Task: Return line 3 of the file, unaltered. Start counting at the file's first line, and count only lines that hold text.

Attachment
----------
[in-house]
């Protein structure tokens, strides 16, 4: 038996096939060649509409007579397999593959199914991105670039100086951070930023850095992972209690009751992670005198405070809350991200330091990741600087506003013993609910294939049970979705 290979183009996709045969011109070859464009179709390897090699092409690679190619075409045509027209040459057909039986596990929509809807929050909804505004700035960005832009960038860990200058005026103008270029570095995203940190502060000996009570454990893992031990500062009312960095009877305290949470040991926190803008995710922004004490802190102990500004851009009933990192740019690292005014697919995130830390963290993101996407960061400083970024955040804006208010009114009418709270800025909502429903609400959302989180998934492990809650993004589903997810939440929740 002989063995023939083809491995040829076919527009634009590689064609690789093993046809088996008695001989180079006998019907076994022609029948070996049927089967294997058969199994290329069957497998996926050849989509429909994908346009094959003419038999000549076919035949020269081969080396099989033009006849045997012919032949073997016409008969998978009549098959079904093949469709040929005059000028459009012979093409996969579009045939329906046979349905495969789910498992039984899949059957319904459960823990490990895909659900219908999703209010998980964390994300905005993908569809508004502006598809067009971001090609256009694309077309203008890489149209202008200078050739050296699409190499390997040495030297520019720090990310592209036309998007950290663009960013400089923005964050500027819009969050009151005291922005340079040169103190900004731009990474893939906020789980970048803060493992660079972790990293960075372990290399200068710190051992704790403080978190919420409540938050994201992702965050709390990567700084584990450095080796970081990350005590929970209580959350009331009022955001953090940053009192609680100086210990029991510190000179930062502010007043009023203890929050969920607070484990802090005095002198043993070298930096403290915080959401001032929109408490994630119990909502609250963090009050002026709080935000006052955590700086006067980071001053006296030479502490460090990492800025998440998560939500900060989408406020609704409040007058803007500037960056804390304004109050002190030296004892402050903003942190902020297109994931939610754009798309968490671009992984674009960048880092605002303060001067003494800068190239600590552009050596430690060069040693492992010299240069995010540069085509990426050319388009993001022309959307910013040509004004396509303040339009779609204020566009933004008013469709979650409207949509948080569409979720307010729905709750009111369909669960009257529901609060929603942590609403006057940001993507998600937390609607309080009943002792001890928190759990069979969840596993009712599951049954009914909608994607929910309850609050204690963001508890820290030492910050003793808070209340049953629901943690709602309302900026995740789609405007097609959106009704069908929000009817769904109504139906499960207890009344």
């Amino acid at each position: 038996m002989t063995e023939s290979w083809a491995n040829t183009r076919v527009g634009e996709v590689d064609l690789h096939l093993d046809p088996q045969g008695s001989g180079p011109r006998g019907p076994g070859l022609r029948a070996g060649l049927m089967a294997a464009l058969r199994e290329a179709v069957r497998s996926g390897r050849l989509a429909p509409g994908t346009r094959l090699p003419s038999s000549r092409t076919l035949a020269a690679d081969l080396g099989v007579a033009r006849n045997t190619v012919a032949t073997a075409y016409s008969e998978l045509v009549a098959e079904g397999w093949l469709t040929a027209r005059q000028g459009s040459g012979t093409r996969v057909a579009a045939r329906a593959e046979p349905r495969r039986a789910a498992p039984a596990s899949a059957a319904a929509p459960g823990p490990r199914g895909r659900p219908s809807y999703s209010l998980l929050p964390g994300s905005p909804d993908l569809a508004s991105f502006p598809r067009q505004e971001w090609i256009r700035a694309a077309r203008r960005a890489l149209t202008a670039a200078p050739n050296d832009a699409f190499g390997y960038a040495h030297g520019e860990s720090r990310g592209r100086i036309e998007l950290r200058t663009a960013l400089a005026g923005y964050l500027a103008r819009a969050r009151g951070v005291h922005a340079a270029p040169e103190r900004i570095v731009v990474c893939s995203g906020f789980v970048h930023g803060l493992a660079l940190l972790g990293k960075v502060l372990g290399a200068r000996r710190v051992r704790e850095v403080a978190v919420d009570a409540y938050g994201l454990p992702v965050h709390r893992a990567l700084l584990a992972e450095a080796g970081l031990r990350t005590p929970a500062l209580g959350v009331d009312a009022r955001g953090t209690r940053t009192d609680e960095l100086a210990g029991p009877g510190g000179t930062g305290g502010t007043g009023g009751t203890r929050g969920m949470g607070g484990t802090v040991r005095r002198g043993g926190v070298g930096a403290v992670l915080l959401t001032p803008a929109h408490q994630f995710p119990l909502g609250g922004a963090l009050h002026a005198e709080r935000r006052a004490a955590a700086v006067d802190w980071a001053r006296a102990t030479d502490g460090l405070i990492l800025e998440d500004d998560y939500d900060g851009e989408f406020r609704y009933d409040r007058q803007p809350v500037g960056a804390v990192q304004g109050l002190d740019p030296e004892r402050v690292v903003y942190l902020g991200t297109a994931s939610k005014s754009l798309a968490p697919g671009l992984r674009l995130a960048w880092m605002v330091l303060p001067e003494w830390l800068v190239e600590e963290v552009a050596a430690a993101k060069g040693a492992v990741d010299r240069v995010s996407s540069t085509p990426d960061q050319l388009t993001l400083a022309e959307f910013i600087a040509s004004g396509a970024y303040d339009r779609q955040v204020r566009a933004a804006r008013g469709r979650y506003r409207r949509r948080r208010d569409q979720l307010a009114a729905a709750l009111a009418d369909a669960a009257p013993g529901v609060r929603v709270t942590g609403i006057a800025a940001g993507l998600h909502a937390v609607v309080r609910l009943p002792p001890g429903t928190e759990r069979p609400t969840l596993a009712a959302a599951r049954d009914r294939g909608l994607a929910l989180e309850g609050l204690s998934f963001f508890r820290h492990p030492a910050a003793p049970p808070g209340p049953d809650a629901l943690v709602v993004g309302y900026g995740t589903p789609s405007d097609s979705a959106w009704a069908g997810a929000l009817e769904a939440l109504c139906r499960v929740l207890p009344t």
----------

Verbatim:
């Amino acid at each position: 038996m002989t063995e023939s290979w083809a491995n040829t183009r076919v527009g634009e996709v590689d064609l690789h096939l093993d046809p088996q045969g008695s001989g180079p011109r006998g019907p076994g070859l022609r029948a070996g060649l049927m089967a294997a464009l058969r199994e290329a179709v069957r497998s996926g390897r050849l989509a429909p509409g994908t346009r094959l090699p003419s038999s000549r092409t076919l035949a020269a690679d081969l080396g099989v007579a033009r006849n045997t190619v012919a032949t073997a075409y016409s008969e998978l045509v009549a098959e079904g397999w093949l469709t040929a027209r005059q000028g459009s040459g012979t093409r996969v057909a579009a045939r329906a593959e046979p349905r495969r039986a789910a498992p039984a596990s899949a059957a319904a929509p459960g823990p490990r199914g895909r659900p219908s809807y999703s209010l998980l929050p964390g994300s905005p909804d993908l569809a508004s991105f502006p598809r067009q505004e971001w090609i256009r700035a694309a077309r203008r960005a890489l149209t202008a670039a200078p050739n050296d832009a699409f190499g390997y960038a040495h030297g520019e860990s720090r990310g592209r100086i036309e998007l950290r200058t663009a960013l400089a005026g923005y964050l500027a103008r819009a969050r009151g951070v005291h922005a340079a270029p040169e103190r900004i570095v731009v990474c893939s995203g906020f789980v970048h930023g803060l493992a660079l940190l972790g990293k960075v502060l372990g290399a200068r000996r710190v051992r704790e850095v403080a978190v919420d009570a409540y938050g994201l454990p992702v965050h709390r893992a990567l700084l584990a992972e450095a080796g970081l031990r990350t005590p929970a500062l209580g959350v009331d009312a009022r955001g953090t209690r940053t009192d609680e960095l100086a210990g029991p009877g510190g000179t930062g305290g502010t007043g009023g009751t203890r929050g969920m949470g607070g484990t802090v040991r005095r002198g043993g926190v070298g930096a403290v992670l915080l959401t001032p803008a929109h408490q994630f995710p119990l909502g609250g922004a963090l009050h002026a005198e709080r935000r006052a004490a955590a700086v006067d802190w980071a001053r006296a102990t030479d502490g460090l405070i990492l800025e998440d500004d998560y939500d900060g851009e989408f406020r609704y009933d409040r007058q803007p809350v500037g960056a804390v990192q304004g109050l002190d740019p030296e004892r402050v690292v903003y942190l902020g991200t297109a994931s939610k005014s754009l798309a968490p697919g671009l992984r674009l995130a960048w880092m605002v330091l303060p001067e003494w830390l800068v190239e600590e963290v552009a050596a430690a993101k060069g040693a492992v990741d010299r240069v995010s996407s540069t085509p990426d960061q050319l388009t993001l400083a022309e959307f910013i600087a040509s004004g396509a970024y303040d339009r779609q955040v204020r566009a933004a804006r008013g469709r979650y506003r409207r949509r948080r208010d569409q979720l307010a009114a729905a709750l009111a009418d369909a669960a009257p013993g529901v609060r929603v709270t942590g609403i006057a800025a940001g993507l998600h909502a937390v609607v309080r609910l009943p002792p001890g429903t928190e759990r069979p609400t969840l596993a009712a959302a599951r049954d009914r294939g909608l994607a929910l989180e309850g609050l204690s998934f963001f508890r820290h492990p030492a910050a003793p049970p808070g209340p049953d809650a629901l943690v709602v993004g309302y900026g995740t589903p789609s405007d097609s979705a959106w009704a069908g997810a929000l009817e769904a939440l109504c139906r499960v929740l207890p009344t």